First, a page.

Proposed implementation, published December 19, is available online.

March 28, 2012

5,000th Application Milestone

In April, 2012, CarePrecise will celebrate having built and released our 5,000th database application and version release! Actually, we will have released 5,049 (and maybe more) separate software applications, including state-by-state NPIdentify Desktop apps, CarePrecise Access sets, customized CarePrecise Select sets, CP ListMaker version upgrades, custom applications, and specialized MEDICAlistings marketing lists. In all, we will have distributed software and datasets representing nearly a terabyte of data and code since 2008. We're a privately held company and we don't release financials or our exact number of users, but we can say that it's between 500 and 1,000. And we love every single one!

March 7, 2012

Hospital Spending To Grow

A new survey conducted by L.E.K. Consulting indicates a predicted rise in spending and aggressive supplier negotiations by hospitals during 2012. The study, which surveyed 200+ hospital executives, found that 61% expect budgets to grow through the year, in such areas as healthcare I.T. (57%), facilities and major medical devices (35%), and many expect growth in infection-fighting disposables. In fact, budgets are expected to rise through the coming five year period.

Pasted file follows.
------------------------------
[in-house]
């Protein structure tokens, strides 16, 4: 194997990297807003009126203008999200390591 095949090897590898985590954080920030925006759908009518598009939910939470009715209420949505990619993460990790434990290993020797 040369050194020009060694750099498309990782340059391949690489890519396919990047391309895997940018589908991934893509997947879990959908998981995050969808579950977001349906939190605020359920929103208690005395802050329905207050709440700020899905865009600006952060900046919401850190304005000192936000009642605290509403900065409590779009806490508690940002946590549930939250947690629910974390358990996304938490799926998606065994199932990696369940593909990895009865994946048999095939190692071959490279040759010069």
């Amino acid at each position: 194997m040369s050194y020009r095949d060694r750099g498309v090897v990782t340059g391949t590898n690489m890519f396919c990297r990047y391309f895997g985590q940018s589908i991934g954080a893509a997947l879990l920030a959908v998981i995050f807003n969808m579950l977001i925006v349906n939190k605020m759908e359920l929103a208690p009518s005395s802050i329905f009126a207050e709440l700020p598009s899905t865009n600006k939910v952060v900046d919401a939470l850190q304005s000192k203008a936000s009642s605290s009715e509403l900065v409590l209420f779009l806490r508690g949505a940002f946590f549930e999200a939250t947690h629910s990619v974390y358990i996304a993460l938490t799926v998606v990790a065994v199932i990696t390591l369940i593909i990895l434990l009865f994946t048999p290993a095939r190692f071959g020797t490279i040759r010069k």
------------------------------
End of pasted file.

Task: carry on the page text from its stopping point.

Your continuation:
But the study also revealed that hospitals can be expected to drive ever harder bargains for their purchasing. Eighty percent stated that they will continue or step up pressure on suppliers to cut costs, while the number that anticipate greater use of purchasing organizations grew from 52% to 62% over last year.

The investigators cited the Affordable Care Act as a driver for the increase in hospital spending. CarePrecise healthcare provider data contains 31,270 hospital records as of February 29, 2012, representing 5,755 hospitals with 942,000 beds and total 2011 expenditures of $751 billion.